Wednesday, 1 August 2012

Sketching Workshop: 'Challenge Through Limitations'

I promised to give you the details of the workshops I took at the Urban Sketcher's Symposium recently, in the fabulous setting of Santo Domingo, so here is the first one...

I took Nina Johansson's workshop last year in Lisbon and so knew it would be good this time too. This year, she challenged us to use unfamiliar and restrictive tools to make us draw in new ways. She was so generous and let us play with the various media in her kit, but wouldn't let us use anything 'easy'! 

The first thing we did though was to 'ruin' the paper of our neighbour, by splashing paint, walking on it, rubbing it in the dirt or anything else we could think of. The idea was to get rid of the intimidating white paper, so we were less precious about what we sketched. I did some printing off the pattern of a car tyre for my partner; she got into spashing paint around. Then I drew fellow-sketcher Jorge Royan onto my ruined page, using Nina's bamboo pen and diluted ink.

The images above were hard for me. Nina made us draw on coloured paper with just a white gel pen and a black pen, which challenged us to create tonal values very differently. The 2nd drawing was done with a fat felt pen, so detail was difficult to achieve and everything had to be reduced to either black or white. 

Nina wouldn't let us paint unless we used impossible brushes! The one above was done entirely with something not unlike a pastry brush: very wide and bristly. Luckily it was just right for describing the ancient brickwork around the arch and using it edgeways, I could manage the railings. Getting the figure right was tricky though and the pigeons on top got splatted when I closed my sketchbook too soon.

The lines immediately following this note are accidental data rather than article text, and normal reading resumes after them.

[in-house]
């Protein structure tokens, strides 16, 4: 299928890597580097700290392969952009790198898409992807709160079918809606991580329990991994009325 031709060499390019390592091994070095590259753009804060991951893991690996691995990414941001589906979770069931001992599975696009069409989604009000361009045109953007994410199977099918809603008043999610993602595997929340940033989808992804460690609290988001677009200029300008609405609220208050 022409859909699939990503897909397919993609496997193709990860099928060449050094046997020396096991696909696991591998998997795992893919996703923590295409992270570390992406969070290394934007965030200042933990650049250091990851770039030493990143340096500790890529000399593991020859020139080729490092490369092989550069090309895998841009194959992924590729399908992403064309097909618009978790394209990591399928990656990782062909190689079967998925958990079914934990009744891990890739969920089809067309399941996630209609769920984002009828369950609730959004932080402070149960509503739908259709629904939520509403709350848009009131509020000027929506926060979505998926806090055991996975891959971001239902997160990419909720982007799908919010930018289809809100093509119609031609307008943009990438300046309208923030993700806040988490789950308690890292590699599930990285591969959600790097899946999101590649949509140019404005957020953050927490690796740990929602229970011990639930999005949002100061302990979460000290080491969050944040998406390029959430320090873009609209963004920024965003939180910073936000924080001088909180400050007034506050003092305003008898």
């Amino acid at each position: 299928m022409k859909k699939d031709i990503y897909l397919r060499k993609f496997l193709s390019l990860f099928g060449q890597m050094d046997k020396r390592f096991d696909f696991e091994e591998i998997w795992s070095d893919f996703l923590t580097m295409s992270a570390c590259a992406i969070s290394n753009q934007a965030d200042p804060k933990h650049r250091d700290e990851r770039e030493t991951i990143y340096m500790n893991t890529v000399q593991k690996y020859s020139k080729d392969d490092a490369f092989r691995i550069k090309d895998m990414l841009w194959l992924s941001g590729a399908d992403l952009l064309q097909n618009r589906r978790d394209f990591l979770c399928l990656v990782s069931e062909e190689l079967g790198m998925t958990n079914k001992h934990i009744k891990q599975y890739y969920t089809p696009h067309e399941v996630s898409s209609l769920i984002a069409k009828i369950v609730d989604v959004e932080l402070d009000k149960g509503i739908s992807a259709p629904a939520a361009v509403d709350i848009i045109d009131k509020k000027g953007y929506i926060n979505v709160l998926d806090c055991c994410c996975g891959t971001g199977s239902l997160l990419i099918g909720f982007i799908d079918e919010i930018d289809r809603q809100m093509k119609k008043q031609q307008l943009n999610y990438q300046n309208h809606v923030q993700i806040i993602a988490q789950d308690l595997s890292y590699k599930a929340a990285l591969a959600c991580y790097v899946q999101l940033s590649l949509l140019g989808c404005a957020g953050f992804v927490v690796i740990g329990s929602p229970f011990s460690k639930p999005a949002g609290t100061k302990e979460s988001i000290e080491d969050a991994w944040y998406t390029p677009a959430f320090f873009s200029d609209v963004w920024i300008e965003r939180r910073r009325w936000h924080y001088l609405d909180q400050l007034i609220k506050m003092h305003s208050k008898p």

I have been wanting to try out a bamboo pen for a while, so got very excited with this one (and the one at the top), which may be why I upset the black ink bottle I had balanced on a rubbish bin, and ended up with ink all down my leg and into my shoe. Worth it though. I have bamboo in my garden at home, so am determined to try and make a pen.

I went for something safer next: a fat, wax crayon. It forced me to simplify, since it was impossible to draw detail again and I had to describe the figures by using the strong light on their clothes.

I left Nina's chunky 'rainbow pencil' until last, as I thought it was a bit like something a child would use, but actually, once I started to draw, I discovered it was wonderfully smooth to use and the marks were great. Again, it made me control my lines in a new way and was too fat for fiddling about, so the result is unlike anything else I did while I was at the symposium.

Thanks Nina - another brilliant workshop and really well prepared. Great fun.

If you enjoyed this, try another of the symposium workshops: 'Colour Games'.  You can now see all the other sketches I did during my trip in the Dominican Republic sketchbook on my website. 


Capt Elaine Magliacane said...

Thanks for sharing this... sounds like a fun workshop and symposium. Wish I could have gone.

Lynne the Pencil said...

You're welcome. I'm hoping that it will give folks enough info to try some things at home. Good luck!